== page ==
State police concerned about Kentucky's increasing highway fatality rate
Kentucky Press News Service
Frankfort - Kentucky State Police are worried about the state's highway fatality rate for 2012. That's because the fatality rate is running much higher than 2011's rate.
Through June 3, KSP said 305 people have died this year on Kentucky roads. That's 41 more than reported during the same period last year.
Of the 305 deaths this year, 253 were the result of motor vehicle accidents. And of those, 148 people were not using seat belts. That means 58 percent of wreck victims were not using seat belts, according to state police statistics.
In an effort to control the recent spike in highway deaths, state police have created a summer driving campaign that evaluates several causes of highway crashes.
KSP Commissioner Rodney Brewer said the agency implemented the multi-faceted approach to address the increasing number of fatalities on Kentucky roadways. KSP will utilize high visibility patrols in crash corridors and safety check points combined with a public awareness campaign to reach the motoring public.
“We are seeing a climb in crashes, injuries and deaths on our highways and many of these tragedies could have been prevented if drivers had taken the necessary precautions,” Brewer said in a KSP news release.
"Distracted driving is the number one cause of crashes in Kentucky and it has deadly consequences," Brewer said. "Our goal is to inform drivers about the importance of having a safe vehicle, an alert driver and the need for all passengers to take extra safety precautions when they get behind the wheel."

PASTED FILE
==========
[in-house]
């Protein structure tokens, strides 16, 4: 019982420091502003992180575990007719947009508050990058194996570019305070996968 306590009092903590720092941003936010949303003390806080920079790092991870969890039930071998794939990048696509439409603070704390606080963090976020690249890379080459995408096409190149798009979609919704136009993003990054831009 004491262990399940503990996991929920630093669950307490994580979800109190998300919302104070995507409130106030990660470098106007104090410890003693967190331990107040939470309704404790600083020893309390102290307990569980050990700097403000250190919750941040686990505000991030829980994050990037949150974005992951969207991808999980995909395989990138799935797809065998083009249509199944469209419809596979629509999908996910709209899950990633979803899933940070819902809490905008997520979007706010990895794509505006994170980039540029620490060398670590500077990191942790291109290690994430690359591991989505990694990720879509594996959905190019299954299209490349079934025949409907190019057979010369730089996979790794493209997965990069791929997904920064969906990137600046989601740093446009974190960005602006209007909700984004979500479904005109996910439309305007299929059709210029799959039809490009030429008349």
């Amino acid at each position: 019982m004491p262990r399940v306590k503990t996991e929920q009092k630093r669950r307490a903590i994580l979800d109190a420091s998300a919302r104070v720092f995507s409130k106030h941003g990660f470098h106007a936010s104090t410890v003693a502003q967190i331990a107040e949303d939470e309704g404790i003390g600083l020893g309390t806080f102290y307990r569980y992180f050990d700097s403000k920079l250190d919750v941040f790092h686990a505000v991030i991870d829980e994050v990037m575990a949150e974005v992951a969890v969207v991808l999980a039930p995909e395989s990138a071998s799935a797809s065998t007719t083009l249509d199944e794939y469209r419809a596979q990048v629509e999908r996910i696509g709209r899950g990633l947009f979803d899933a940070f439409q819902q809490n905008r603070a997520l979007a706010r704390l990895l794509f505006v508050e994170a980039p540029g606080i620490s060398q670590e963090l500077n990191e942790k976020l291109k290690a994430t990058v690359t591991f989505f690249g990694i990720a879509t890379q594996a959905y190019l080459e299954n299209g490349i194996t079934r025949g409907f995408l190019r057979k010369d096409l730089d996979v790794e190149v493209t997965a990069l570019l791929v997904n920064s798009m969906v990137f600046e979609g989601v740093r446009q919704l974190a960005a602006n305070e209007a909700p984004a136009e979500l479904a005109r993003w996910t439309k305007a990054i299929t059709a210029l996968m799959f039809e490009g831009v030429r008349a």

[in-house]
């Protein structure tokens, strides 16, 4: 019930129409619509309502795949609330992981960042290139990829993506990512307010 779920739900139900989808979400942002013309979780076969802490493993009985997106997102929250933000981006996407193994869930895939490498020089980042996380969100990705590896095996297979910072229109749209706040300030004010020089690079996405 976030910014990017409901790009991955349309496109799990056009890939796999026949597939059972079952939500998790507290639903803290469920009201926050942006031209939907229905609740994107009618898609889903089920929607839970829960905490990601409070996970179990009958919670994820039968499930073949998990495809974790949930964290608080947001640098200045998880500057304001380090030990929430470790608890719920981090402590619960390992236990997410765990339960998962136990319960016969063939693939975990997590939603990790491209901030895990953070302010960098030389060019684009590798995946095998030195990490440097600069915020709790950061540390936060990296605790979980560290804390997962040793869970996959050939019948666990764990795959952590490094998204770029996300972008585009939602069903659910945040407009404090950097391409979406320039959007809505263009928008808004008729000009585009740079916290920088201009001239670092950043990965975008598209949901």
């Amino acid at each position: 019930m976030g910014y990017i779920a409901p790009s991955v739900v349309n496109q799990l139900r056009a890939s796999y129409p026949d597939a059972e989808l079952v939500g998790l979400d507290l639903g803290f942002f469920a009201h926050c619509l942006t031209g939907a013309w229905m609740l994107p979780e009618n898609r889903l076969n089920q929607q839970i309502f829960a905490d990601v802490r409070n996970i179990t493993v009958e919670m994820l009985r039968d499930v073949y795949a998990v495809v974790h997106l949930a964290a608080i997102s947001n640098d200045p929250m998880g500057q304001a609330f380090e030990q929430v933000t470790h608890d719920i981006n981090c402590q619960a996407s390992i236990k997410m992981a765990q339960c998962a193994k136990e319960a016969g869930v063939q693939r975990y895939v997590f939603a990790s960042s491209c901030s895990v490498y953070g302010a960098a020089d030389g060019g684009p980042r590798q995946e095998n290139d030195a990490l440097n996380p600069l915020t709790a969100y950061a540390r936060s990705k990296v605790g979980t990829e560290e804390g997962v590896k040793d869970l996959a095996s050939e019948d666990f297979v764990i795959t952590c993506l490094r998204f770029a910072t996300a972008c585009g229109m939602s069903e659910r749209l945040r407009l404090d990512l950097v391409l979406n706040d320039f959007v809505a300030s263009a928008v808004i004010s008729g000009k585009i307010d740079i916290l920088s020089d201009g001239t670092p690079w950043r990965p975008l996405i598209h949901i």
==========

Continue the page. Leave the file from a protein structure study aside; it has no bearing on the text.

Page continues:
KSP has developed a checklist that will be distributed to drivers at safety check points with information about getting their vehicles road ready for summer travel. The agency also plans to utilize social media platforms to blast out safe driving tips.
KSP has designed a Safe Driving Pledge form that troopers will distribute at festivals, fairs and community forums challenging drivers to refrain from unsafe driving behaviors.
KSP Public Affairs Branch Commander Lt. David Jude, says the agency
KSP will strategically pinpoint "hot spot" areas where crashes are more prevalent by utilizing the KyOPS system (Kentucky’s Open Portal Solution), Lt. David Jude, KSP's public affairs branch commander, said.
“This state of the art database can pinpoint high crash locations by road, mile point, time of day, crash causation, human factor indicators and more,” Jude said. “From this data, we can provide each post with a digital imprint of where crashes are occurring, so they can specifically target those areas with high visibility enforcement.”
“These are not just statistics to us,” Jude said in the state police news release. “These are human lives. Everyday a family is dealing with the loss of a loved one due to a senseless, yet preventable highway crash.”
Citizens can contribute to highway safety by reporting erratic drivers to the Kentucky State Police toll-free at 1-800-222-5555. Callers will remain anonymous and should give a description of the vehicle, location, direction of travel and license number if possible.